Here’s a reminder that HR needs to do everything in its power to get
If you turn down an FMLA request and then punish the employee for missing work, she could sue, claiming she was retaliated against for requesting in the first place.
Reversing the original FMLA decision won’t end the case.
Recent case: Patricia Boker worked for the IRS. Her asthma flared up, but her request for FMLA leave was denied. When she took time off anyway, the IRS deemed her absent without leave.
She sued, alleging retaliation for asserting her . The IRS then reversed the decision retroactively.
But the court said her retaliation case could continue because a reasonable person might be dissuaded from asking for FMLA leave if she believed she might be punished for doing so. (Boker v. Department of the Treasury, No. 1:07-CV-00446, SD OH, 2010)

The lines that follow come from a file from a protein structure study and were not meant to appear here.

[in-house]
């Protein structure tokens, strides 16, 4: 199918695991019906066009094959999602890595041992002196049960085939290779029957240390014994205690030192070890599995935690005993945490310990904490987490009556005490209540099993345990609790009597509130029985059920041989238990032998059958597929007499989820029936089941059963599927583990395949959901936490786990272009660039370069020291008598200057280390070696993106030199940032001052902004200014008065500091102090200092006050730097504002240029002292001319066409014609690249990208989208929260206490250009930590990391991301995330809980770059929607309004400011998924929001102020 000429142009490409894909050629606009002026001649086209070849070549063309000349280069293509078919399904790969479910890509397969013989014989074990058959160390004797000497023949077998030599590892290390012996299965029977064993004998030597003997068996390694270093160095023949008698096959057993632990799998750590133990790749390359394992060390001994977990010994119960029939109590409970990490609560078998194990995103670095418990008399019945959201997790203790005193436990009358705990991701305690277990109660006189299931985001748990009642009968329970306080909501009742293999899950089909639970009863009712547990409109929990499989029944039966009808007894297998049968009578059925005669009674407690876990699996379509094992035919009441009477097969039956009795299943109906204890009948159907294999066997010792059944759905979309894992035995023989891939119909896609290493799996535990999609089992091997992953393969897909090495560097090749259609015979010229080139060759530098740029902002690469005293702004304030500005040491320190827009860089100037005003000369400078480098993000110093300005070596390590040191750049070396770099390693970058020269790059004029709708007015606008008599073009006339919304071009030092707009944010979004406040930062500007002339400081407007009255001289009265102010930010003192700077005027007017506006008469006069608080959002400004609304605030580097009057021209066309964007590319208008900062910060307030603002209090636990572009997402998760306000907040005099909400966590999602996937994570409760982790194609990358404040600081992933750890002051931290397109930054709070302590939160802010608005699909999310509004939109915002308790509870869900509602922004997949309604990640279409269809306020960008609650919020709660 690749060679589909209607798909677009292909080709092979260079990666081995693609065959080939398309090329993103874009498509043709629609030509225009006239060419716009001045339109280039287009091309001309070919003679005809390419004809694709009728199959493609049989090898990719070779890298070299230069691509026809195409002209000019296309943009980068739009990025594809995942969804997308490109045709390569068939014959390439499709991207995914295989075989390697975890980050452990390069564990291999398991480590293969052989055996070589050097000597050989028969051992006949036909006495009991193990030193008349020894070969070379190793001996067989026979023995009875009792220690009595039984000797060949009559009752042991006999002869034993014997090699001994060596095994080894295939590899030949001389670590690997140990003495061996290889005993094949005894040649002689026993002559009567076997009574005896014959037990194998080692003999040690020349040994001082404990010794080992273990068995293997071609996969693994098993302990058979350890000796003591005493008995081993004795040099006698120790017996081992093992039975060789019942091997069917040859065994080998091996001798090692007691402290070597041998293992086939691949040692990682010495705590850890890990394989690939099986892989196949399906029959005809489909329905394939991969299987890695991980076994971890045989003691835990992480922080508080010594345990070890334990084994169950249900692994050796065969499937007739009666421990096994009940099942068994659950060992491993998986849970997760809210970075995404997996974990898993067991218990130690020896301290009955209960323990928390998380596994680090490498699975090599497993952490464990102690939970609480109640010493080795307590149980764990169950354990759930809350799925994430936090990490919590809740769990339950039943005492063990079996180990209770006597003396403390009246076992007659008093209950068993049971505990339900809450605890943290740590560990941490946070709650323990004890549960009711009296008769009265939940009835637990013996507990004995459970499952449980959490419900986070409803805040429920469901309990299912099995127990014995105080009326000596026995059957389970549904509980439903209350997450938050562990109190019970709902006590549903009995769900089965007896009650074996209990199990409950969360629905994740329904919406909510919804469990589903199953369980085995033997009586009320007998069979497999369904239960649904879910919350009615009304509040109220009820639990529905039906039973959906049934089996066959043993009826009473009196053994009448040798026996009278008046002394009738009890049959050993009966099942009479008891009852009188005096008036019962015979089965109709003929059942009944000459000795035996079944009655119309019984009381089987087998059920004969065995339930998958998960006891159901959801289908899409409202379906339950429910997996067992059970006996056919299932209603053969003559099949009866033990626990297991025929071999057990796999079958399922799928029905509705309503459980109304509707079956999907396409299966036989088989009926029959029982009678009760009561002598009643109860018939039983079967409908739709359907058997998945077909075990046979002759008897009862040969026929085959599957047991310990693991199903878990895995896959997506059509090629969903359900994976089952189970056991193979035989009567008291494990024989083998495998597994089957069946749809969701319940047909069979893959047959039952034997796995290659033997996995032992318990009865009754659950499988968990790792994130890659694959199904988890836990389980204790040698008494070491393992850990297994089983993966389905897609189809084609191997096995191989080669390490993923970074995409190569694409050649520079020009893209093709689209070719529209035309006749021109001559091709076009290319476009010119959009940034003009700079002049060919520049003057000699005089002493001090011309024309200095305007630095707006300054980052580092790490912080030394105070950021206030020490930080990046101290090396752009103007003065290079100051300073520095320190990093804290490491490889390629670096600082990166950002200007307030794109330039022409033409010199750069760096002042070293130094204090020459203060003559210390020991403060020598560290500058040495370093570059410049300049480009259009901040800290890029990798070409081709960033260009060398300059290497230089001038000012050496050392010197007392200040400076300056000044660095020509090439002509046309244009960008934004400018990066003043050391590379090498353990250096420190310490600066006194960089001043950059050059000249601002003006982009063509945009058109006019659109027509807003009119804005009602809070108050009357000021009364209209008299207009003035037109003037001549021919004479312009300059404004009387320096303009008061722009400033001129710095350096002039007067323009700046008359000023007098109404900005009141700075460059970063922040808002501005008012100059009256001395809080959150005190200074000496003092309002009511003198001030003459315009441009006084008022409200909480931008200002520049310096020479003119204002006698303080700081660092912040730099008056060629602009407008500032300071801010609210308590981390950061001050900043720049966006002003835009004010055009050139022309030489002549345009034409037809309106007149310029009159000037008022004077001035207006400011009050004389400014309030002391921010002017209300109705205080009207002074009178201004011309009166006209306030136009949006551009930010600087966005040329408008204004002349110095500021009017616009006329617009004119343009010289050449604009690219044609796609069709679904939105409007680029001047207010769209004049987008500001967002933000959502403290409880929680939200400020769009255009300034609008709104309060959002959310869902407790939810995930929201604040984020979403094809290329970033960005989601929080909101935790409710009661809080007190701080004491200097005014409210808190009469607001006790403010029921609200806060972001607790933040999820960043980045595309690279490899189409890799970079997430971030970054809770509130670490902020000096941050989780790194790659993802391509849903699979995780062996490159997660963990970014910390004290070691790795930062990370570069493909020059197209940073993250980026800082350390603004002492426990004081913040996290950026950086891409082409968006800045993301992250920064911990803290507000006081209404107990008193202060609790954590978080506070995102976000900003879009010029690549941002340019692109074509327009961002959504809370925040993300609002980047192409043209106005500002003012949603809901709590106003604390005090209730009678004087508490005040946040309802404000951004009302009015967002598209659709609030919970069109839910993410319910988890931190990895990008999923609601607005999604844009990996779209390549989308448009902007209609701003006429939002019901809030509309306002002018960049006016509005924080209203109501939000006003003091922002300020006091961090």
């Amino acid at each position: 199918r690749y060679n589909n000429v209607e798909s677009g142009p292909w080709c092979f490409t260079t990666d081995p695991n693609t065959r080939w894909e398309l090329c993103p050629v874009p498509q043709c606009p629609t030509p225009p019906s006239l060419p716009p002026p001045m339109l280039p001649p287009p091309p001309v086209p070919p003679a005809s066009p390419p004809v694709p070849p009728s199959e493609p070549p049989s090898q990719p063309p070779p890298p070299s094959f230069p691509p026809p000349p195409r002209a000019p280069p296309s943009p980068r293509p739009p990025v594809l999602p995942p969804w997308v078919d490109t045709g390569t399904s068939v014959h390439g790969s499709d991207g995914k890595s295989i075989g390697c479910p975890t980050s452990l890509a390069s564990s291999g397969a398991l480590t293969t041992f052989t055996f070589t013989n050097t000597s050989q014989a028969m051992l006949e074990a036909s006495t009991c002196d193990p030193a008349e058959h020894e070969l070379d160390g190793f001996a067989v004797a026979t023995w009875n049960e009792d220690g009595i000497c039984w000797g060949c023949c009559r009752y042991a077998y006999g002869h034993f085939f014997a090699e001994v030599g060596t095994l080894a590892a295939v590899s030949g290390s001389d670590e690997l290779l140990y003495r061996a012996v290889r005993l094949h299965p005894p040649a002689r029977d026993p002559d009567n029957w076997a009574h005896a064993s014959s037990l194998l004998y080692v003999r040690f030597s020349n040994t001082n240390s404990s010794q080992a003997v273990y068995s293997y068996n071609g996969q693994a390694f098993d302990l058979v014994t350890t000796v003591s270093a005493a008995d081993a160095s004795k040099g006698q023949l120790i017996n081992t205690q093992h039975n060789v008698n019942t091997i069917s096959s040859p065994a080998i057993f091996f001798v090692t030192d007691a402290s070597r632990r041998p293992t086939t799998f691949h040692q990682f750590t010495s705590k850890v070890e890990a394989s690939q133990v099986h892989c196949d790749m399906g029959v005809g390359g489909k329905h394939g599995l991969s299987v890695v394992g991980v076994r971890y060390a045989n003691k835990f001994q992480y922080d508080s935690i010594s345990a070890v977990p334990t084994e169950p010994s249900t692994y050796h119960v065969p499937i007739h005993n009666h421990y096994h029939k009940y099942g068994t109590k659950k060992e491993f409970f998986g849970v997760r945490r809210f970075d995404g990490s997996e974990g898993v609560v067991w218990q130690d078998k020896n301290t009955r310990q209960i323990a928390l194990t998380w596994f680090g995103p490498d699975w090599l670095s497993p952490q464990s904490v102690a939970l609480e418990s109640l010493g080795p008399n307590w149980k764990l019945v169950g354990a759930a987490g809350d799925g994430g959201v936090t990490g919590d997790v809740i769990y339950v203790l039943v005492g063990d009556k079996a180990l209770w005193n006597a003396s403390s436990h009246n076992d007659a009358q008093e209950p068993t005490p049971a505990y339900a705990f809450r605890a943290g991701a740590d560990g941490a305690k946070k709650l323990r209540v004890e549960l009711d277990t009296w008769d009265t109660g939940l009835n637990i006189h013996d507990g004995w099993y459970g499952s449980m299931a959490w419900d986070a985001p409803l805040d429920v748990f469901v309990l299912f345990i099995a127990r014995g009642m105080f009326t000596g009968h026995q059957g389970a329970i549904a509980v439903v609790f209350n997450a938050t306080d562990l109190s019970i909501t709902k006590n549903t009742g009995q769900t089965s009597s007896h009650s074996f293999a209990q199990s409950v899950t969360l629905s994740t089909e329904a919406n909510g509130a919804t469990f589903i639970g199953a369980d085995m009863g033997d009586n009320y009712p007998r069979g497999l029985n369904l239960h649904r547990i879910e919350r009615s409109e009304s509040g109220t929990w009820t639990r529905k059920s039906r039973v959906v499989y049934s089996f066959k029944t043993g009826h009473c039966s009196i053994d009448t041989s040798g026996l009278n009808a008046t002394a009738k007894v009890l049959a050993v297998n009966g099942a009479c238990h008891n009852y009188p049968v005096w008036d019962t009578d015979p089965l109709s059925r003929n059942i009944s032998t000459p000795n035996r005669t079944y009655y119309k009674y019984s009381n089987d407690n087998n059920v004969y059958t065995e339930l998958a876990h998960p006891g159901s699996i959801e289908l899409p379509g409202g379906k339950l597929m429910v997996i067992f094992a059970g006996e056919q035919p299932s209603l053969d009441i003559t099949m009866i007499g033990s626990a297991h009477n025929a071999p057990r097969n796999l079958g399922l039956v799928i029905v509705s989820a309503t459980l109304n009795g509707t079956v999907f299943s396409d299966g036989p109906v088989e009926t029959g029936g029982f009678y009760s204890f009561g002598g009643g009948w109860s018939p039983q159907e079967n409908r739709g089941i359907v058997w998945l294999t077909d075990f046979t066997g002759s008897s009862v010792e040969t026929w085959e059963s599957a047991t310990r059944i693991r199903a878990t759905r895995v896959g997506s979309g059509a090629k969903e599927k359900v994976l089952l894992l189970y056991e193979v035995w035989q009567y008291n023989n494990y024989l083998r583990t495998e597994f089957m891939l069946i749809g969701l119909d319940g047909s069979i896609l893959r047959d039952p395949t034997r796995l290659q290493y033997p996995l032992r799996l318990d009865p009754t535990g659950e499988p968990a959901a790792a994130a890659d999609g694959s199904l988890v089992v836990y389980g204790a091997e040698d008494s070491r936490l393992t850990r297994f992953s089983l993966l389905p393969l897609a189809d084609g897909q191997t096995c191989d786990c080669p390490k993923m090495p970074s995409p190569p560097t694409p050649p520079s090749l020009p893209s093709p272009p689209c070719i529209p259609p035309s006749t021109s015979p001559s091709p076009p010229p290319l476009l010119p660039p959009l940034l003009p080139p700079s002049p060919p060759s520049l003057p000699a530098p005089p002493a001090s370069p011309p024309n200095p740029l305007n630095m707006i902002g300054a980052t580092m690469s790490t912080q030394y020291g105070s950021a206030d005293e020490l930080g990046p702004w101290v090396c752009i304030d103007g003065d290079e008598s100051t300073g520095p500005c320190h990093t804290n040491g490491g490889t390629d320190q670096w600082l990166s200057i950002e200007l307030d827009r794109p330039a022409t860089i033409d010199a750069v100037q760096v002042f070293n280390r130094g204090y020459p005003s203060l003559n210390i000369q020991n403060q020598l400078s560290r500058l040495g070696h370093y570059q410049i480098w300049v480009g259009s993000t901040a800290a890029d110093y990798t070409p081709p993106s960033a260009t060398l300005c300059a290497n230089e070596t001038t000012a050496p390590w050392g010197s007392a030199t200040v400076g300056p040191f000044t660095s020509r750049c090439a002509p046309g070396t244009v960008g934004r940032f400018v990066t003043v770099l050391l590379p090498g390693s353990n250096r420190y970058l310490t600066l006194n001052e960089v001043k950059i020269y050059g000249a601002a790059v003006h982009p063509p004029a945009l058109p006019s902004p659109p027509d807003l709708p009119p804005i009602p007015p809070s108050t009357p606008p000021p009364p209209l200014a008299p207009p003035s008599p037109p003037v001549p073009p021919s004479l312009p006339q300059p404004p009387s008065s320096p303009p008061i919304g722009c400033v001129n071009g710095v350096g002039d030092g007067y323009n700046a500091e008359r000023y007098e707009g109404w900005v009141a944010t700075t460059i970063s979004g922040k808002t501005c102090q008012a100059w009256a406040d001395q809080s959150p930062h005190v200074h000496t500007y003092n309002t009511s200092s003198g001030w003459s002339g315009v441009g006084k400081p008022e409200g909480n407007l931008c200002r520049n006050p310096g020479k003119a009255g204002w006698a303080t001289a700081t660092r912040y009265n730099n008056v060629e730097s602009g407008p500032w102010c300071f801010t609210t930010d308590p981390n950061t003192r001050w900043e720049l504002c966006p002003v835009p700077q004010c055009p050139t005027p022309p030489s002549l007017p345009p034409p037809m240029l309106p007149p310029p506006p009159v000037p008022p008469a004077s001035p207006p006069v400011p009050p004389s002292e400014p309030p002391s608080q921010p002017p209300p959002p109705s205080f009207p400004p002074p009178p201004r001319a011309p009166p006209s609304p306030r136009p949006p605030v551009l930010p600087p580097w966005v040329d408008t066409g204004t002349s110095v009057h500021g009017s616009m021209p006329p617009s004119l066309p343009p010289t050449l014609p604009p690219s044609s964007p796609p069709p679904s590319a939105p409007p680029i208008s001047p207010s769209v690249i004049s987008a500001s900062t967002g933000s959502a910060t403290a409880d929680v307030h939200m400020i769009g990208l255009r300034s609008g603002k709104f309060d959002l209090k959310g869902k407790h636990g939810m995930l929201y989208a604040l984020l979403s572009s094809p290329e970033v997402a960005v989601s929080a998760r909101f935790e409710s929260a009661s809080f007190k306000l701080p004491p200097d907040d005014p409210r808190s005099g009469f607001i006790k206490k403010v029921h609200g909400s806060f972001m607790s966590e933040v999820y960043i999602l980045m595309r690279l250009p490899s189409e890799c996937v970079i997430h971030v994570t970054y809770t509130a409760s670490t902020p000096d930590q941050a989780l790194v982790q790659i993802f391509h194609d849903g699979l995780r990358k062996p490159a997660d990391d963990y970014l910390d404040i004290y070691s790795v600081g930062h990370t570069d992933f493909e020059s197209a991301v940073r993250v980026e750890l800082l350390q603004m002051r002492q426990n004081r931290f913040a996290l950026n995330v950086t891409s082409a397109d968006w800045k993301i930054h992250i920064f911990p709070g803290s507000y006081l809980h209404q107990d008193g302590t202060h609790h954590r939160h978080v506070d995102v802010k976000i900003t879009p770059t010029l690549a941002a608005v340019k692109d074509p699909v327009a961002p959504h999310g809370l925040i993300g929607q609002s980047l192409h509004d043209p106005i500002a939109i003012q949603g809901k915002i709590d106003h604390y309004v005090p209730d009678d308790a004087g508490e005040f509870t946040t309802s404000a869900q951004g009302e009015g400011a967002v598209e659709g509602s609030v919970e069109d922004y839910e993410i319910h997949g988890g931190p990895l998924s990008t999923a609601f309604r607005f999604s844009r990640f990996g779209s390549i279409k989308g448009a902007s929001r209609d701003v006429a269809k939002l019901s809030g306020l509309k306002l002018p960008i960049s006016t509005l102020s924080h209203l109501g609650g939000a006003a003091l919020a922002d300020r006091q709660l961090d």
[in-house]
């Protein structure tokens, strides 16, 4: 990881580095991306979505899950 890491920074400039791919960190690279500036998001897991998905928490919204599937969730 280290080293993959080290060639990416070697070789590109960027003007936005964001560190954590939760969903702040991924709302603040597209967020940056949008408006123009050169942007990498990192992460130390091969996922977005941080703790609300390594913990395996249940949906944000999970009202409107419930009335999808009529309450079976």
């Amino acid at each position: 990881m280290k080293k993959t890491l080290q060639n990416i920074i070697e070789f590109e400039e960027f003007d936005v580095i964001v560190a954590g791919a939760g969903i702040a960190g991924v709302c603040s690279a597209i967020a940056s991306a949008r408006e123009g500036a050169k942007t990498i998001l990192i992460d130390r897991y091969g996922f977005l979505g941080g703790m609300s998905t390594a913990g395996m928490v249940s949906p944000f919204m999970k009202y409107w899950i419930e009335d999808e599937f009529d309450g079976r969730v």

- How to Fire an Employee the Legal Way: 6 Termination Guidelines
- Keep lawsuit clock on your side: Make sure employees know exact date of employment action
- Administration to extend FMLA rights to all same-sex spouses
- Federal employment bias claims may be subject to grievance arbitration
- Make sure investigation process doesn't defame employee